Oct 02 2013
This was a brilliant move from Ladar Levison, the owner of the now shuttered private email service, Lavabit. When the FBI compelled him to give up the encryption keys to his service for Edward Snowden, Levison complied, though quite a bit maliciously; the keys were given to the FBI in printed form on 11 pages of 4 point font. I’m not sure why 5 512-bit encryption keys would require 11 pages at that size, but I have to approve of his method of delivery.
The disturbing part of this story isn’t how Levison delivered the keys to the FBI, but rather the overreach of the FBI to try to read the email of one person. Apparently, the FBI agents weren’t satisfied with having the keys required to decrypt their target’s email, they actually wanted the master encryption keys to Lavabit’s entire archive. This would have given them access to the email of 400,000 people who had subscribed to the Lavabit service, the equivalent of the city of Milwaukee. It’s still not clear why this level of access is needed in order to investigate the crimes of one person, which the judge apparently agreed with, since he quashed the motion as well as the motion to put a gag order on Levison.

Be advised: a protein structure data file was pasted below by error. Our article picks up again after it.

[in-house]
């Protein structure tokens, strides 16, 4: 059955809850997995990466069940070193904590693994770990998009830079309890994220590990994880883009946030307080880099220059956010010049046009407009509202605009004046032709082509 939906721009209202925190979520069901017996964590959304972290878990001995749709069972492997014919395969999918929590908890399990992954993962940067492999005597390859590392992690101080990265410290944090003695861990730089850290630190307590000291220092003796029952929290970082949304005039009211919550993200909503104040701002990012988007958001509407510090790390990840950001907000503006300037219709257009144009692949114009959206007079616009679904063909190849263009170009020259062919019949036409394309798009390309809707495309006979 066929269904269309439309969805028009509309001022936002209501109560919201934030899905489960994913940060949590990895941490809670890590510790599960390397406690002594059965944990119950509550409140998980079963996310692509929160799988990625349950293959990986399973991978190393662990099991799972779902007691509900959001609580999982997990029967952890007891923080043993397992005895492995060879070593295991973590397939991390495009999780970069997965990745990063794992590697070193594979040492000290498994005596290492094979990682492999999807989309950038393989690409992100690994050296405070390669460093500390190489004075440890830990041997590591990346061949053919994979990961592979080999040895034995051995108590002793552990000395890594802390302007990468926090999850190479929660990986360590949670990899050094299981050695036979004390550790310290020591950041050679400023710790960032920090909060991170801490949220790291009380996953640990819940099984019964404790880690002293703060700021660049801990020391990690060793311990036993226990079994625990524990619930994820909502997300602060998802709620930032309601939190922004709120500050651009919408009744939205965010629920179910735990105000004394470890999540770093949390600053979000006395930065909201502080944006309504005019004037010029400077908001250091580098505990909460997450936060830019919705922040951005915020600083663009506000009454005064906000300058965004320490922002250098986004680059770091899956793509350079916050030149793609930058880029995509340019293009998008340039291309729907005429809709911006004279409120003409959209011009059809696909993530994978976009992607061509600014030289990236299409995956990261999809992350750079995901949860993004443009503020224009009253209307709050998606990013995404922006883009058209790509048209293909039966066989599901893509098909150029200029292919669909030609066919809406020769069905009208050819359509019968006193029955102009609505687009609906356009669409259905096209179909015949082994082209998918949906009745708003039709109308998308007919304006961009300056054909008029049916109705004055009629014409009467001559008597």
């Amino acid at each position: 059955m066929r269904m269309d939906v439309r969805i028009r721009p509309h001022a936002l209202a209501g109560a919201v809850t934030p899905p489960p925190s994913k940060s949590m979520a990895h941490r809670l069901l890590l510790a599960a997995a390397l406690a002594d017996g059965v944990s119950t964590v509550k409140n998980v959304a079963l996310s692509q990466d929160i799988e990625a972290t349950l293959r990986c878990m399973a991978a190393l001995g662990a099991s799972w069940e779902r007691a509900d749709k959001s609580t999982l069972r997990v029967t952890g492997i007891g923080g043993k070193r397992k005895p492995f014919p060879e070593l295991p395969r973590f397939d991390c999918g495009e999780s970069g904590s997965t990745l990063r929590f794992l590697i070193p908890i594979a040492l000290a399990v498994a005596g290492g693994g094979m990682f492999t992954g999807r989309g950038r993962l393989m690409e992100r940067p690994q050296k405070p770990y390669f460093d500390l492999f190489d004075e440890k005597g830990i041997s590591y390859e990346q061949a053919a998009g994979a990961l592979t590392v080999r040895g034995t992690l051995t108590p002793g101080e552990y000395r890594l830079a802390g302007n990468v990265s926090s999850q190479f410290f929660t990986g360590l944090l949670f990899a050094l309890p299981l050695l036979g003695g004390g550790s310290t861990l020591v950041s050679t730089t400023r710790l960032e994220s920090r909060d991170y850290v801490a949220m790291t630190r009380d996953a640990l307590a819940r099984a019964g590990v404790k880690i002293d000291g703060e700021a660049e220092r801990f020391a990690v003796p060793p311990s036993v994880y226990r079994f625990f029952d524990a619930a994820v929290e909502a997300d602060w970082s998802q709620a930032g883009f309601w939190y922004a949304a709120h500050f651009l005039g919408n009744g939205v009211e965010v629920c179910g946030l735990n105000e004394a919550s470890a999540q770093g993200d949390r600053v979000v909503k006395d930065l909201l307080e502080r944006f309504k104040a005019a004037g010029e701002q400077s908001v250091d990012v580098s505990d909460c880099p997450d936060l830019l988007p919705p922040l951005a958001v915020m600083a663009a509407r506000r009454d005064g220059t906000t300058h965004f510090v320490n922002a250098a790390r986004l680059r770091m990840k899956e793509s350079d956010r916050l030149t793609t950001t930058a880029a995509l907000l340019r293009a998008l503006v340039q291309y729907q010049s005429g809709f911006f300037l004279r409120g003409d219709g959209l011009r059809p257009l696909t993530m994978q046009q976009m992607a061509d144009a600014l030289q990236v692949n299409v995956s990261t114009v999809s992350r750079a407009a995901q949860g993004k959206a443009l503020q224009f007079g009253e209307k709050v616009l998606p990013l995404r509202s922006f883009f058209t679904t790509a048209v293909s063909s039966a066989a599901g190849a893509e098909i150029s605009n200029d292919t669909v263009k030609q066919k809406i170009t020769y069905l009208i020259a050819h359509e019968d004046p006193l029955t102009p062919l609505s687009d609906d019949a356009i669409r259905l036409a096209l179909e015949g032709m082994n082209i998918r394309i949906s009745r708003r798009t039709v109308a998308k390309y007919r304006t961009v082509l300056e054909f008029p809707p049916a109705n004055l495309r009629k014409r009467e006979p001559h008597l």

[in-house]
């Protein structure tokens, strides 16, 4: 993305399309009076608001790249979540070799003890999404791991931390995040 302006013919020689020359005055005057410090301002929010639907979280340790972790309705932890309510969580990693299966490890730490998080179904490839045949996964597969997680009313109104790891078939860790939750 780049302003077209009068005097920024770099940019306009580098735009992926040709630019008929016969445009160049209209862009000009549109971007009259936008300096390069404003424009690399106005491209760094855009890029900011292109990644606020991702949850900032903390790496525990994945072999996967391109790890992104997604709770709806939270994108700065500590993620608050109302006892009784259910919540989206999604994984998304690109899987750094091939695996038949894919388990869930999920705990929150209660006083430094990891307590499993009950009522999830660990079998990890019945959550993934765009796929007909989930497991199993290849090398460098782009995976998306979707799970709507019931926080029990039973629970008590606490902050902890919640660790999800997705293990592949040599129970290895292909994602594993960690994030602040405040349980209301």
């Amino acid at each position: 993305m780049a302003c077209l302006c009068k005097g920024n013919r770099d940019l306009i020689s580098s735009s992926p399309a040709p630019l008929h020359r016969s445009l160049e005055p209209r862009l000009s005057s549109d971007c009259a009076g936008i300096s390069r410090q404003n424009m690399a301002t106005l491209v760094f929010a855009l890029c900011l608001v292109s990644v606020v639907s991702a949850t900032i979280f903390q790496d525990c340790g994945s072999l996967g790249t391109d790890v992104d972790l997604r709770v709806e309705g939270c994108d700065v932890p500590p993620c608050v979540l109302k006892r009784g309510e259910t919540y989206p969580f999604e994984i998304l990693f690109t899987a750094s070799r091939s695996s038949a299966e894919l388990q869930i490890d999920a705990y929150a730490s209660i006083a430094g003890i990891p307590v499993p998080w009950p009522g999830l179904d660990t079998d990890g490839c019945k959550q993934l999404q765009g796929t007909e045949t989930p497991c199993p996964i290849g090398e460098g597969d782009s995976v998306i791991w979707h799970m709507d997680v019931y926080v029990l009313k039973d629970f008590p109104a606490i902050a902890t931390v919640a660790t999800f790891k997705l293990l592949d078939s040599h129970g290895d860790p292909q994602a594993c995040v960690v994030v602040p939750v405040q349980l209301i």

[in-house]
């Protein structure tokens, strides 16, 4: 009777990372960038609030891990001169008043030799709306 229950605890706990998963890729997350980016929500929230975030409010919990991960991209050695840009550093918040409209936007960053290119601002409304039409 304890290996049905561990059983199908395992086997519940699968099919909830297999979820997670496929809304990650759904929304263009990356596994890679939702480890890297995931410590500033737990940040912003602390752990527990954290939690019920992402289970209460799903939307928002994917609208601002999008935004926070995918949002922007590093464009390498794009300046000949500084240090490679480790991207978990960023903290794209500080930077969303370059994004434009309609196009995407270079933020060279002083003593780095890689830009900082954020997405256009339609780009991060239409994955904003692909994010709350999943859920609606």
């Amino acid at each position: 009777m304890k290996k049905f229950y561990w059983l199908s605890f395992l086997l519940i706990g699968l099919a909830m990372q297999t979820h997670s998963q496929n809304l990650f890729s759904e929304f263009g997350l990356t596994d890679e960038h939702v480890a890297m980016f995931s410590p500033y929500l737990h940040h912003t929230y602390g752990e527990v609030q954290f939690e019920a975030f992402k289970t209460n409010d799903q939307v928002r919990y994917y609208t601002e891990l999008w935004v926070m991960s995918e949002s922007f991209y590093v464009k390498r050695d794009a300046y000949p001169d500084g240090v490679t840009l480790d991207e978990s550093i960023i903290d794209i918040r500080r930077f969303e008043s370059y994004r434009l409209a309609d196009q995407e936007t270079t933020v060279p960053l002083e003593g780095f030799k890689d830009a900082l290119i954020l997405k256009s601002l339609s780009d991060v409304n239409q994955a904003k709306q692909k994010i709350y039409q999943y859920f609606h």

I’ve never had the opportunity to meet Levison, so I can’t make any comments on his personality or ethics, but I have to applaud his efforts to protect the privacy of his clients, to the point of having to close his business. If Microsoft, Google and other tech giants had shown even a fraction of his willpower to push back on a law enforcement regime that has been pushing it’s power to the edge of abuse and past it, we’d be having a very different discussion in public right now. Except most citizens of the US have already forgotten that this conversation is even going on. Europe, on the other hand, is very aware.